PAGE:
30 Jun 2006
Microstructured "holey" fiber could be ideal for tackling the looming bandwidth problems associated with electrical interconnects, according to a team from UK defense and security firm QinetiQ.
If Moore's law holds true and processing speeds continue to double every 18 months, designers will be forced to consider alternatives to copper that can cope with the increase in bandwidth. It has long been recognized that optical interconnects are the solution with their ability to handle substantial bandwidth increases over a far longer reach than copper.
"Microstructured fiber technology is now so advanced that the features of the fiber can be determined to a very high degree of accuracy, often tens of nanometers," Terry Shepherd, leader of QinetiQ's microstructured materials team, told optics.org. "The beauty of this fiber is that its connections are so close together they can connect to terminals on a single chip. The technology we are developing is ideal for chip-to-chip interconnects."
Shepherd and colleagues have designed a fiber with 37 light-carrying cores to test their predictions. Fabricated by Danish firm Crystal Fibre A/S, the fiber was created by manually stacking 1261 silica canes.
"The fiber has a record number of cores and a record density of light-carrying cores (1150/mm2)," said Shepherd. "It has been designed so that each core is single mode at 850 nm and that the cores are sufficiently isolated from each other that you do not get substantial cross-talk between them. Each core represents a single channel of optical data and is spaced by 31.25 microns."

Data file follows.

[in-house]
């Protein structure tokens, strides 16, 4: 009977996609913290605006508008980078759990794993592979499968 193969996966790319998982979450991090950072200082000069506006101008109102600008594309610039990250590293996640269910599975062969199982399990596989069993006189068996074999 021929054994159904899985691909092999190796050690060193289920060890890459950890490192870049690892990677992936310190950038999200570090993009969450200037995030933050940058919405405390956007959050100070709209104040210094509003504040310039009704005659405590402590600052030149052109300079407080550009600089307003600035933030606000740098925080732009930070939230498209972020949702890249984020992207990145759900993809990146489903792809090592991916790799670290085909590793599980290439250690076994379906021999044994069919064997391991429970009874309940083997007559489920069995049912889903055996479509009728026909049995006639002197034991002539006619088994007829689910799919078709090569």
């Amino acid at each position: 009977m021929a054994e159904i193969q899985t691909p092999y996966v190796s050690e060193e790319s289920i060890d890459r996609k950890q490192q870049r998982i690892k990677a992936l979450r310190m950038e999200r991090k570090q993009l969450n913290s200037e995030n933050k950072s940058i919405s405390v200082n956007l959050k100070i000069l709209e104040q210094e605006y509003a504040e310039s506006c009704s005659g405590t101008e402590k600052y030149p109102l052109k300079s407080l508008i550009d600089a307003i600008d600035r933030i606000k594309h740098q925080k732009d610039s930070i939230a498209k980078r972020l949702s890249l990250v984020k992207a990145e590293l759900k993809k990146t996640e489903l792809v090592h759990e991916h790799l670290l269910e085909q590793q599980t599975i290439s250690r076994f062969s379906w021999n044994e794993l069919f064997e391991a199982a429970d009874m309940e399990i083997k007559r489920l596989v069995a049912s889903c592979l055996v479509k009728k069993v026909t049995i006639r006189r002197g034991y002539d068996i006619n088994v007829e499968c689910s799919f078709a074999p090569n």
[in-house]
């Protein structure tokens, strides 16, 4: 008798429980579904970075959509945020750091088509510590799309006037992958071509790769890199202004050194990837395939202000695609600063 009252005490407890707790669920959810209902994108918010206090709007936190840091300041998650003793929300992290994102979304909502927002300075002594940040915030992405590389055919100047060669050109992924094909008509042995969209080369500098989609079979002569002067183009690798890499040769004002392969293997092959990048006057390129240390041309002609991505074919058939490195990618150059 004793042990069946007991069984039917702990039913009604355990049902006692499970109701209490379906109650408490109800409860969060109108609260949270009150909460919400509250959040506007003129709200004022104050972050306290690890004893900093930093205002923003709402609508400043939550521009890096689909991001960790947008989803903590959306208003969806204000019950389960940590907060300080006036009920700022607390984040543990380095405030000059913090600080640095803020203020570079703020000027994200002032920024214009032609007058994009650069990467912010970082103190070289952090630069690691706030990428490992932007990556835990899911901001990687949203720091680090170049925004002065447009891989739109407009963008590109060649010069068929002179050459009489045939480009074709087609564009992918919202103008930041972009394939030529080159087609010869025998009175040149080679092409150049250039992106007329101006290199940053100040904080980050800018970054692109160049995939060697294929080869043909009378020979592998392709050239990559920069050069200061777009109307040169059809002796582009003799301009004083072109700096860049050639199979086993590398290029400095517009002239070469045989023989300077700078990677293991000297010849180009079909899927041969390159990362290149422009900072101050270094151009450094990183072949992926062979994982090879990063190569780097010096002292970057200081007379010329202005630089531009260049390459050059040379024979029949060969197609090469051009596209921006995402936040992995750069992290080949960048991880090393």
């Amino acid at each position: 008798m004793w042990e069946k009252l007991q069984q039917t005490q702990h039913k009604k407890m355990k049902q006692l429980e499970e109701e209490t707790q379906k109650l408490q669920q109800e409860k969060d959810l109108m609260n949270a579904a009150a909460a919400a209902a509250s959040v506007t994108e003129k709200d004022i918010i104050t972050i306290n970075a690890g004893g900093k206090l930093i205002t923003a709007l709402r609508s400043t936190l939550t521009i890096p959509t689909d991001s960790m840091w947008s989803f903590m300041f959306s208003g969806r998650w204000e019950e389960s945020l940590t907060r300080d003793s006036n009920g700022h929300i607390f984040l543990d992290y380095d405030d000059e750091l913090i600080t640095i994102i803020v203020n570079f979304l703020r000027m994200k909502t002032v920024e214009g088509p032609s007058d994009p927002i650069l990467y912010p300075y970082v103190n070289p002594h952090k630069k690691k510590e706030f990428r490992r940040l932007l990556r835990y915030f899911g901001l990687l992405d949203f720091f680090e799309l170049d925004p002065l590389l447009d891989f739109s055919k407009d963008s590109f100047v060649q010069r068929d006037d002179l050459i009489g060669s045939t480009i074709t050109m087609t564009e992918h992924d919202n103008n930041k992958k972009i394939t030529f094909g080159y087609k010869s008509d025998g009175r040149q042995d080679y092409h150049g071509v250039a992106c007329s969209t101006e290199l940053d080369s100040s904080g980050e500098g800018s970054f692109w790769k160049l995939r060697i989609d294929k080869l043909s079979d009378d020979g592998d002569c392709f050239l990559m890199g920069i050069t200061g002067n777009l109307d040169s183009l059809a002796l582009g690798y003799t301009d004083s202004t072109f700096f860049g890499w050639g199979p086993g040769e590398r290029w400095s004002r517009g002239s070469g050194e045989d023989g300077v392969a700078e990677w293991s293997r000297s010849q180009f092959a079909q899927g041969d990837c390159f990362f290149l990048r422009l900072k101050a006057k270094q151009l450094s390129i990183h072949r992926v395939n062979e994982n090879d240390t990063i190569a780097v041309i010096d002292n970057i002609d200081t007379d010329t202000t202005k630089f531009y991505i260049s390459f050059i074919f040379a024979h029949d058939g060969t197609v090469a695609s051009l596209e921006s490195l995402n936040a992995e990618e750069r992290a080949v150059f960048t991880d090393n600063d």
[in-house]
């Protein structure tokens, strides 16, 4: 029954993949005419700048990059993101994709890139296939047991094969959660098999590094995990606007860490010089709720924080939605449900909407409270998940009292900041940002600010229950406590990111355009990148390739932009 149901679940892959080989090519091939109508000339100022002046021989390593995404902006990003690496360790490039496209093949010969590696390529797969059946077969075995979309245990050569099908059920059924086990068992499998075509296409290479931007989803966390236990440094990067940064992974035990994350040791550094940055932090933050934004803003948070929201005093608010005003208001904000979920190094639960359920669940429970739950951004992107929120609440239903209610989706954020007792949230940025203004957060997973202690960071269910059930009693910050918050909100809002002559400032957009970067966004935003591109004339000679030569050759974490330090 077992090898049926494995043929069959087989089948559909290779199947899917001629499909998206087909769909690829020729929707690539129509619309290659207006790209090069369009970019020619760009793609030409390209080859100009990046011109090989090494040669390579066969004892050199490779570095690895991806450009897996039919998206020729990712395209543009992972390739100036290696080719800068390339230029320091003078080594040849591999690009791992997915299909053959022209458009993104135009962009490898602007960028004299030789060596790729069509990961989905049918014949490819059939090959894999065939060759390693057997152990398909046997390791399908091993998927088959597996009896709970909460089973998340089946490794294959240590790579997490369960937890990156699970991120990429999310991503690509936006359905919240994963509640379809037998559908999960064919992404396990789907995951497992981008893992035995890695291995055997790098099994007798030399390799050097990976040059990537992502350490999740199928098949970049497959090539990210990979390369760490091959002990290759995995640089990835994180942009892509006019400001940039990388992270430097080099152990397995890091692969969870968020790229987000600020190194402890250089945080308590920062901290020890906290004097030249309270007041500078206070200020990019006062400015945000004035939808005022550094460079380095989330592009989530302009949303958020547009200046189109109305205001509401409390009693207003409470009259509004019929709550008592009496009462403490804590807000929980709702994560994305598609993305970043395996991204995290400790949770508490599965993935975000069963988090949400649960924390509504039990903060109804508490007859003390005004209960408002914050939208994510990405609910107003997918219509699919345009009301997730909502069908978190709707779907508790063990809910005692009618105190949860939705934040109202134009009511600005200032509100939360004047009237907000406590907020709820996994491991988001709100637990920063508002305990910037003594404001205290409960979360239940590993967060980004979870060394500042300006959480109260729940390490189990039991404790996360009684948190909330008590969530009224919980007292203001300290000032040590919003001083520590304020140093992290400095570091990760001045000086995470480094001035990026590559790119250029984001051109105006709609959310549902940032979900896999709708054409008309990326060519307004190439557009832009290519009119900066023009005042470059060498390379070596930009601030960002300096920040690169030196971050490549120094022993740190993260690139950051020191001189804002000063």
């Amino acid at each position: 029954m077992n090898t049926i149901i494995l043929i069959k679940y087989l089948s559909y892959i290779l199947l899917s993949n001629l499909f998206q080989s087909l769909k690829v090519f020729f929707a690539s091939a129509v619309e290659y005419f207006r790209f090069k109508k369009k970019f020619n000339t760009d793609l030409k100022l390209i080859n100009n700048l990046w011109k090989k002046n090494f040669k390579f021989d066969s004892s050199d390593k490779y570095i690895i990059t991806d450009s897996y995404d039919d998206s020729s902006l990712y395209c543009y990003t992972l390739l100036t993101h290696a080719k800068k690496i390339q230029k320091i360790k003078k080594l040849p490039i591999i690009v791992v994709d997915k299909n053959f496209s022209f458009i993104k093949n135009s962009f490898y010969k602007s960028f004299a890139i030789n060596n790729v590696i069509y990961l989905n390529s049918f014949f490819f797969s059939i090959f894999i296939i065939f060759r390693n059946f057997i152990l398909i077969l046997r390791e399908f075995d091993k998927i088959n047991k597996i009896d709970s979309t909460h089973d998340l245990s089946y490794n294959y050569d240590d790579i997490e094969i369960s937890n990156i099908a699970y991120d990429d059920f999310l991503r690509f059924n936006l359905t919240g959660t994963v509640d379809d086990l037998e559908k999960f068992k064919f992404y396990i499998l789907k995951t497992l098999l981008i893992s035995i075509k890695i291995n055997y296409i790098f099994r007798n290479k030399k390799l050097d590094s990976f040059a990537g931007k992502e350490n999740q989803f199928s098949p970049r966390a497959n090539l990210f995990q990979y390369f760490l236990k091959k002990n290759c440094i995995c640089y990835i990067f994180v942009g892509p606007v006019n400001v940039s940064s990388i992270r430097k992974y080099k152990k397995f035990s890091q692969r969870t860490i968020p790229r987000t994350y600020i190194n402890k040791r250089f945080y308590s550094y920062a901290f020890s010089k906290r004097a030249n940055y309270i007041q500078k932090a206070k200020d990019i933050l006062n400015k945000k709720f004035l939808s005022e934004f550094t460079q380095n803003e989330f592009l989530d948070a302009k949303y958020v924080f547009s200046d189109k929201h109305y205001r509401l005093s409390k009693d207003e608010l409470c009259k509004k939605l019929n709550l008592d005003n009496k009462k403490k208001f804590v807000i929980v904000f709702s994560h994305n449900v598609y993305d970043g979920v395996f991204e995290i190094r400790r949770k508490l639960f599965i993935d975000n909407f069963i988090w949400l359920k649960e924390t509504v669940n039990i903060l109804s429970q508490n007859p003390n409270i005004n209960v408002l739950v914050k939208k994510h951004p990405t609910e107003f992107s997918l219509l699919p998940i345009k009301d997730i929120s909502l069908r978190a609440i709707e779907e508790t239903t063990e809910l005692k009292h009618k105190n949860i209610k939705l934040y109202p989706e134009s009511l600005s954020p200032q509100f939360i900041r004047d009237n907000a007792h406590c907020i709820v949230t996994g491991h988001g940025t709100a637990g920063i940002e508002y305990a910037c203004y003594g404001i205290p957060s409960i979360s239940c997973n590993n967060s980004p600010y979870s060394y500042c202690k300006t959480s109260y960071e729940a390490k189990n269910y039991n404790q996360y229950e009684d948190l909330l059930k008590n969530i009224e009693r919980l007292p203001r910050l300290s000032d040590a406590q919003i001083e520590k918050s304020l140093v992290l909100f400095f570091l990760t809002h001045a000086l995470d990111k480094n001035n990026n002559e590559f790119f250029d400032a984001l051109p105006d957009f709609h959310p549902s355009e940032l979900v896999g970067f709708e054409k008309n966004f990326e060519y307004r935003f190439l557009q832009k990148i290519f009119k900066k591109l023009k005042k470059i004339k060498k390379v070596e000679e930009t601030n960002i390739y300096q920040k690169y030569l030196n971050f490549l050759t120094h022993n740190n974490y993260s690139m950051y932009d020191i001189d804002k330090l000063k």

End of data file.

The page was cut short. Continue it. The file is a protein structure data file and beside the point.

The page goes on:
In a proof-of-principle experiment, the team butt-coupled its fiber to a linear array of four VCSELs, perfectly matching the fiber cores to the VCSEL array positions to highlight the properties of the fiber.
Taking things a step further, the team has designed a second fiber with a channel spacing of just 15 microns leading to a channel density of greater than 4000/mm2. The plan is to use a custom-designed 2D VCSEL and detector array in combination with the fiber.
"Our proof-of-principle demonstrator was about 1 MHz per channel," said Shepherd. "We would like to be able to get to 1 GB/s and when they are in use 10 GB/s per channel."
The QinetiQ team lists possible applications of this technology as local area networks, storage area networks, connections to backplanes and connections between electronic processors. It adds that the approach is suitable for use with either inhomogeneous systems, such as a mixture of silicon and III-V technology, or with all-silicon photonic/electronic systems.
Jacqueline Hewett is editor of Optics & Laser Europe magazine.